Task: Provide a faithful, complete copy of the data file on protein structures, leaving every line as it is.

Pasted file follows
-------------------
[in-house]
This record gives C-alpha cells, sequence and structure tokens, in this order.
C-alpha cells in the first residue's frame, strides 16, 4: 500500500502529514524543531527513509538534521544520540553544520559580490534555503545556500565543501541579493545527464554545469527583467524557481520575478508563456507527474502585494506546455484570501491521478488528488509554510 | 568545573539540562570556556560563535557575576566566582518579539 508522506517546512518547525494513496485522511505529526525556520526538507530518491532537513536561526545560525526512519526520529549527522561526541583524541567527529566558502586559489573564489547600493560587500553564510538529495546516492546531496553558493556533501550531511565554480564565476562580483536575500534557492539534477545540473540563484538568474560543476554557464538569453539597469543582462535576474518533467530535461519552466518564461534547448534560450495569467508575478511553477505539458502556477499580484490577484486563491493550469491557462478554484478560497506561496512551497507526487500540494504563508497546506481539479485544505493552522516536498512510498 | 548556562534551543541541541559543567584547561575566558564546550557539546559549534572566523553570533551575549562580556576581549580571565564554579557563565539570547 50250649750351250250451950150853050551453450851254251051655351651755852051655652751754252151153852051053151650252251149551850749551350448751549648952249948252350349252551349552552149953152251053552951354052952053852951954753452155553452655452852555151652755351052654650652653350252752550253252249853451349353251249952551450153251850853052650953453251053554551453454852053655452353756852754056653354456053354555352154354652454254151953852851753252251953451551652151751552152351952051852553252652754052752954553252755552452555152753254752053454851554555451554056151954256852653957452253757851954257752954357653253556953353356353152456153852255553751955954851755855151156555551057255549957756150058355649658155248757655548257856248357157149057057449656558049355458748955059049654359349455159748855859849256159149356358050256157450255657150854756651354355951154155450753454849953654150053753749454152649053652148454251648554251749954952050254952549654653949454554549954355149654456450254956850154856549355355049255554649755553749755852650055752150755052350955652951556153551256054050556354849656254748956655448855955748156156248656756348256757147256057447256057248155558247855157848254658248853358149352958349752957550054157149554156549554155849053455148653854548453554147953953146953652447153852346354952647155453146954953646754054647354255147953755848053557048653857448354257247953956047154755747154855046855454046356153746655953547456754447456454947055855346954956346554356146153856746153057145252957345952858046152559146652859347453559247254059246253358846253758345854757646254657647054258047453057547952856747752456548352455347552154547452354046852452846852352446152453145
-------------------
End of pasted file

[in-house]
This record gives C-alpha cells, sequence and structure tokens, in this order.
C-alpha cells in the first residue's frame, strides 16, 4: 500500500502529514524543531527513509538534521544520540553544520559580490534555503545556500565543501541579493545527464554545469527583467524557481520575478508563456507527474502585494506546455484570501491521478488528488509554510 | 568545573539540562570556556560563535557575576566566582518579539 508522506517546512518547525494513496485522511505529526525556520526538507530518491532537513536561526545560525526512519526520529549527522561526541583524541567527529566558502586559489573564489547600493560587500553564510538529495546516492546531496553558493556533501550531511565554480564565476562580483536575500534557492539534477545540473540563484538568474560543476554557464538569453539597469543582462535576474518533467530535461519552466518564461534547448534560450495569467508575478511553477505539458502556477499580484490577484486563491493550469491557462478554484478560497506561496512551497507526487500540494504563508497546506481539479485544505493552522516536498512510498 | 548556562534551543541541541559543567584547561575566558564546550557539546559549534572566523553570533551575549562580556576581549580571565564554579557563565539570547 50250649750351250250451950150853050551453450851254251051655351651755852051655652751754252151153852051053151650252251149551850749551350448751549648952249948252350349252551349552552149953152251053552951354052952053852951954753452155553452655452852555151652755351052654650652653350252752550253252249853451349353251249952551450153251850853052650953453251053554551453454852053655452353756852754056653354456053354555352154354652454254151953852851753252251953451551652151751552152351952051852553252652754052752954553252755552452555152753254752053454851554555451554056151954256852653957452253757851954257752954357653253556953353356353152456153852255553751955954851755855151156555551057255549957756150058355649658155248757655548257856248357157149057057449656558049355458748955059049654359349455159748855859849256159149356358050256157450255657150854756651354355951154155450753454849953654150053753749454152649053652148454251648554251749954952050254952549654653949454554549954355149654456450254956850154856549355355049255554649755553749755852650055752150755052350955652951556153551256054050556354849656254748956655448855955748156156248656756348256757147256057447256057248155558247855157848254658248853358149352958349752957550054157149554156549554155849053455148653854548453554147953953146953652447153852346354952647155453146954953646754054647354255147953755848053557048653857448354257247953956047154755747154855046855454046356153746655953547456754447456454947055855346954956346554356146153856746153057145252957345952858046152559146652859347453559247254059246253358846253758345854757646254657647054258047453057547952856747752456548352455347552154547452354046852452846852352446152453145